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Valentines Special: 3 Book Give-Away!

Sun, 2018-02-11 13:29 -- Jocelyn Green
Happy Valentines Week, everyone! I'm so excited to be teaming up with TWO of my launch day sisters, Kristy Cambron and Sarah Sundin, to bring you a special triple give-away! One lucky winner will receive all three of our new releases: The Lost Castle by Kristy Cambron; A Refuge Assured by yours truly; and The Sea Before Us by Sarah Sundin. It isn't just our release date we have in common! My book takes place during the French Revolution, and is set in Paris and the U.S. Sarah's book, of course, is a World War 2 tale. And Kristy's is the link between both - a triple-timeline book that includes both French Revolution and World War 2, in addition to present day!  Before we get to the give-away, we have a fun mystery interview to share. Each of us has answered the same question, but I'm going to mix up our answers for each question (not every "A" response, for example, is from the same author!) and not tell you whose response is whose until the end of the week! See if you can guess. (A few of these will be pretty easy, granted.)  UPDATE: The give-away has closed, and the winner is: Nichole Ridner! I have put our real names in for the answers in the interview below! How did you do? 1. What was the inspiration for your novel? Sarah: As D-day approaches, an American naval officer and a British Wren work together, but his success may destroy what she loves most. Kristy: Before wartime memories are lost to Alzheimer’s, a granddaughter travels to French wine country to learn her family’s past, and uncover the French Revolution and WWII legacies of a forgotten storybook castle. Jocelyn: A lacemaker seeks asylum from the French Revolution in politically-charged America, only to find she can’t escape its reach even in Philadelphia. 2. What is the spiritual theme? Kristy: “Your people will rebuild the ancient ruins and will raise up the age- old foundations; You will be called Repairer of Broken Walls.” (Isaiah 58:12) Jocelyn: “Thou art my refuge and my portion in the land of the living” (Psalm 142:5). Sarah: “If I...dwell in the uttermost parts of the sea; Even there shall thy hand lead me, and thy right hand shall hold me.” (Psalm 139:10) 3. What is one place you visited to do research for the book? Jocelyn: Philadelphia’s historic City Tavern Sarah: Crossed the English Channel to Normandy on a ferry Kristy: Arrington Vineyards, Arrington TN 4. What is your favorite writing beverage? Kristy: COFFEE :) Jocelyn: Honey Almond Tea Sarah: Tea - berry black, Earl Grey, pomegranate-blueberry green tea, and more!  5. What is your favorite novel published at least ten years ago? Jocelyn: A Voice in the Wind  by Francine Rivers Sarah: Persuasion by Jane Austen Kristy: Jane Eyre by Charlotte Brontë 6. What are you currently reading? Sarah: Until We Find Home by Cathy Gohlke Kristy: The Weaver’s Daughter by Sarah E. Ladd, Present Over Perfect by Shauna Niequist Jocelyn: The Last of the Mohicans by James Fenimore Cooper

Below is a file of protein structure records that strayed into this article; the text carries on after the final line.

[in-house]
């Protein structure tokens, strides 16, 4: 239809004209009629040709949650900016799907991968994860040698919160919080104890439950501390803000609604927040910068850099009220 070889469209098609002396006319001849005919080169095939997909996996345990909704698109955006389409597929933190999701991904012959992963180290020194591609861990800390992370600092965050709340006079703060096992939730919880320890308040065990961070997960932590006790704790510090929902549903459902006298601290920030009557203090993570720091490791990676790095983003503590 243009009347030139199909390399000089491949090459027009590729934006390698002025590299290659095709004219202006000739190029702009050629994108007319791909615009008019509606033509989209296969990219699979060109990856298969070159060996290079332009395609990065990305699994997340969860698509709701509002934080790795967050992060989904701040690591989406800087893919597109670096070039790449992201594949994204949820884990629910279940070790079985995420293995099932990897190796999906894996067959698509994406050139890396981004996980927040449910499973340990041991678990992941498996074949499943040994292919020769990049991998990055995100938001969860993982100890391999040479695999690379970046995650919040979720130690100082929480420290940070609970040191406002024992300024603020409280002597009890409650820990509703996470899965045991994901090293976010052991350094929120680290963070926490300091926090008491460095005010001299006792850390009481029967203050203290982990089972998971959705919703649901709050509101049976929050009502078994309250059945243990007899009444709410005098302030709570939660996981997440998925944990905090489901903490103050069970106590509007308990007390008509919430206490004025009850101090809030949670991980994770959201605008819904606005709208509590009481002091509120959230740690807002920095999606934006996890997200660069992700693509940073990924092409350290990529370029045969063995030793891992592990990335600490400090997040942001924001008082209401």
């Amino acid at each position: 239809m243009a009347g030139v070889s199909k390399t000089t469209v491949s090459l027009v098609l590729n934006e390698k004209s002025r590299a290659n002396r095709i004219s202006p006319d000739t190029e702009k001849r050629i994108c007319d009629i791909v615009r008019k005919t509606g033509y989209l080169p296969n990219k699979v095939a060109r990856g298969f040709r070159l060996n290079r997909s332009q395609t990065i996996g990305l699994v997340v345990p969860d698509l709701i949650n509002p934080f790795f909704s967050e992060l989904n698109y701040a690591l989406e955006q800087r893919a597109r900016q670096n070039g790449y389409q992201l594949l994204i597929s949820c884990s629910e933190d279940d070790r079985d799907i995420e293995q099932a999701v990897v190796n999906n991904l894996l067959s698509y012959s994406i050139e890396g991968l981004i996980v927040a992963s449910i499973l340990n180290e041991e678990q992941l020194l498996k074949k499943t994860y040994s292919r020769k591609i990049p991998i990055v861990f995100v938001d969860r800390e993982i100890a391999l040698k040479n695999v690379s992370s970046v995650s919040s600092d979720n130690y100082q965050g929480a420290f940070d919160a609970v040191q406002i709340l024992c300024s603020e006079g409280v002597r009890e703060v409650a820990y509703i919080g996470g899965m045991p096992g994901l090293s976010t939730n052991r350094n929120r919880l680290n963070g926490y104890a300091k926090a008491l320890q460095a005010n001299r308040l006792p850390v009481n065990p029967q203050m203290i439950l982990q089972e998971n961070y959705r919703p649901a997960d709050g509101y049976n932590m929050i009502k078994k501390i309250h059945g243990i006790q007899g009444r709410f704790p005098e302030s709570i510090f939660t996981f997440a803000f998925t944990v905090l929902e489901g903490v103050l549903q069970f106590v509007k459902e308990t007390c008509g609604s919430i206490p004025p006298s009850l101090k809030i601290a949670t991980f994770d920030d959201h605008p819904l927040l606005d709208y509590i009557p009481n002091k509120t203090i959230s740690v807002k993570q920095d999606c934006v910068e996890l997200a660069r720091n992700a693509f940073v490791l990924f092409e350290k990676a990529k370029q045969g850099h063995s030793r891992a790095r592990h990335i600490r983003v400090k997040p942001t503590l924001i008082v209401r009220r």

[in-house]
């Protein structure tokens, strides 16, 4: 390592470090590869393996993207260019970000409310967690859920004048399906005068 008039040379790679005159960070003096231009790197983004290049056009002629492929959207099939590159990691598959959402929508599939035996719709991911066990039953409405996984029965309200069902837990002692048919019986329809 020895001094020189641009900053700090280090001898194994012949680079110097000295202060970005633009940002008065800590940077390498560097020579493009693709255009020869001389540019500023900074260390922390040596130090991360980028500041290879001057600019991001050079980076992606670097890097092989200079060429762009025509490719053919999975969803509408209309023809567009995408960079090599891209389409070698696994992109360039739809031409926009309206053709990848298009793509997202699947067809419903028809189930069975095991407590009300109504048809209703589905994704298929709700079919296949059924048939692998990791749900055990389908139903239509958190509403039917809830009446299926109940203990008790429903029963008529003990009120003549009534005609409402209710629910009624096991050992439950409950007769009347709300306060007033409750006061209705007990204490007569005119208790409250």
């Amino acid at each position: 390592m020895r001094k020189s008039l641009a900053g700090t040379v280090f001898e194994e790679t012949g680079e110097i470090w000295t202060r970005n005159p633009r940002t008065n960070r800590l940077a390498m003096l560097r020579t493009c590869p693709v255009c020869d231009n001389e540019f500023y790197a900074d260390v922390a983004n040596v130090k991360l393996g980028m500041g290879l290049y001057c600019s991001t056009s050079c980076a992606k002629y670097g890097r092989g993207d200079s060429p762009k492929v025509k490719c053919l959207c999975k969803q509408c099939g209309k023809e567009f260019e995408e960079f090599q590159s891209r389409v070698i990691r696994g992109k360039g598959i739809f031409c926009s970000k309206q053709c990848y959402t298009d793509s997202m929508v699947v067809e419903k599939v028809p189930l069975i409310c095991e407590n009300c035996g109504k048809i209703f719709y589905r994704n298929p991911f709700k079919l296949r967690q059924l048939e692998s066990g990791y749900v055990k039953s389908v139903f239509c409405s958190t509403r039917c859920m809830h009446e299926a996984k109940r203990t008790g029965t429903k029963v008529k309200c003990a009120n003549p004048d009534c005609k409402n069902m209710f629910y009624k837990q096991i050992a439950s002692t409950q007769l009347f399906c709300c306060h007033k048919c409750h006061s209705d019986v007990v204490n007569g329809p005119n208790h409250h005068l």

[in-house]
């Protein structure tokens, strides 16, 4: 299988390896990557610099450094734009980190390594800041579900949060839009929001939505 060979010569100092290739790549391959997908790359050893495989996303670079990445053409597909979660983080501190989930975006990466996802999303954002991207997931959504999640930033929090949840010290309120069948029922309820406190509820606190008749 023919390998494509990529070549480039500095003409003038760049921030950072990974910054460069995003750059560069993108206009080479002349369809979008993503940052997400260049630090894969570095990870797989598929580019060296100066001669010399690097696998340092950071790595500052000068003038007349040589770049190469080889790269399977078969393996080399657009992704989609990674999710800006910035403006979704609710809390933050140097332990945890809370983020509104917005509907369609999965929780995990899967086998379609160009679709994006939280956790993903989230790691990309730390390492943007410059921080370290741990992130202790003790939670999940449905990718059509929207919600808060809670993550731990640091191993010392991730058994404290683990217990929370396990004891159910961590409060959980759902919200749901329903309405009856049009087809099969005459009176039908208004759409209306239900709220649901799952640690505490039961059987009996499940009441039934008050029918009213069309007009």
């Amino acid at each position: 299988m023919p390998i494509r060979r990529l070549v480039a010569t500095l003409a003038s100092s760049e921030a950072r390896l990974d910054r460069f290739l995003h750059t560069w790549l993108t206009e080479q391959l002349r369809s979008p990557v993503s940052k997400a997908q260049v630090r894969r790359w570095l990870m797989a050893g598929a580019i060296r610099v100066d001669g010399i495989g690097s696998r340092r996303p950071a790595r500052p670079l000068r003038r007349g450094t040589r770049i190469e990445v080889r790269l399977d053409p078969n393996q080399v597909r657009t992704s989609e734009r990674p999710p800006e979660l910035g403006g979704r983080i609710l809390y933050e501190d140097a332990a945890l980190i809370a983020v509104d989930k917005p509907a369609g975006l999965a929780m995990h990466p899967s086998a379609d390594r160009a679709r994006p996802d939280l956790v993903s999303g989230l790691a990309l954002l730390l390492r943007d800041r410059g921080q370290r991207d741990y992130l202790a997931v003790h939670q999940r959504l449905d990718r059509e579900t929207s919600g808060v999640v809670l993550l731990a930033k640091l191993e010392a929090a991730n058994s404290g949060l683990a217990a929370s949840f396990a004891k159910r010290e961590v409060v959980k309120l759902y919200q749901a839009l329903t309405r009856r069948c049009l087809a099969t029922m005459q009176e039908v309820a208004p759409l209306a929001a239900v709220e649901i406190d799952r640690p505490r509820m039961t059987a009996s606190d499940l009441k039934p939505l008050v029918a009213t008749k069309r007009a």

A Refuge in Every State Contest

Mon, 2018-02-05 00:42 -- Jocelyn Green
Happy Release Week to A Refuge Assured! Every book that launches is special, but this one is noteable for one extra reason: this is my 15th book, which is a nice round number worth celebrating. And I want to celebrate with YOU with another nice round number: 50, for 50 states! Introducing: The Refuge in Every State Contest! Here's how it works: Be the first person from your state to take a picture of your own paperback copy of the book and send it to me via email or through my Facebook page,* and you will receive: 1) A personalized signed bookplate to put in your book 2) Matching bookmarks (one for you, one for a friend) 3) A chance to win a 30-minute Skype chat with me during your book club (or friends) meeting PLUS three FREE large Pizza Hut pizzas delivered to your door on the night of your choice!  Yep! Each of the First-in-State winners will be entered into a drawing for the Skype chat and free pizzas once the contest winds down! I am so excited for this, and I hope you are too. *By sharing your photo with me, you are giving me permisssion to share the photo on my social media channels and perhaps on my Web site or in my e-newsletter. If you post to social media yourself, use the hashtag #ARefugeAssured50.  Your photo can include you with the book, or just the book itself. Feel free to get creative with this! One of my favorite photos is a pic of the book sharing the reader's lap, along with a carton of ice cream.  I will update this blog post with the winners names from each state as I receive them!  The contest is open....and the winners so far are: Alabama: Melissa Diane Florida: Christie Espie Idaho: Peter Leavell Illinois: Cara Novack Lynch Indiana: Sara Randall Iowa: Darci McVay Kansas: Jani Schepers Maryland: Tina StClair Rice Massachusetts: Heidi Chiavaroli Michigan: Alexis De Weese Minnesota: Vicki Jones Missouri: Kathy Stammer Nebraska: Joseph Michael Espinosa New Jersey: Carrie Turansky Ohio: Jennifer Duncan Pennsylvania: Deborah Breckenridge South Carolina: Keriane Kellogg Tennessee: Beth Bulow Virginia: Bettina Dowell Washington: Bonnie Moore West Virginia: April Cunningham Wisconsin: Jennifer Kracht *See their photos here!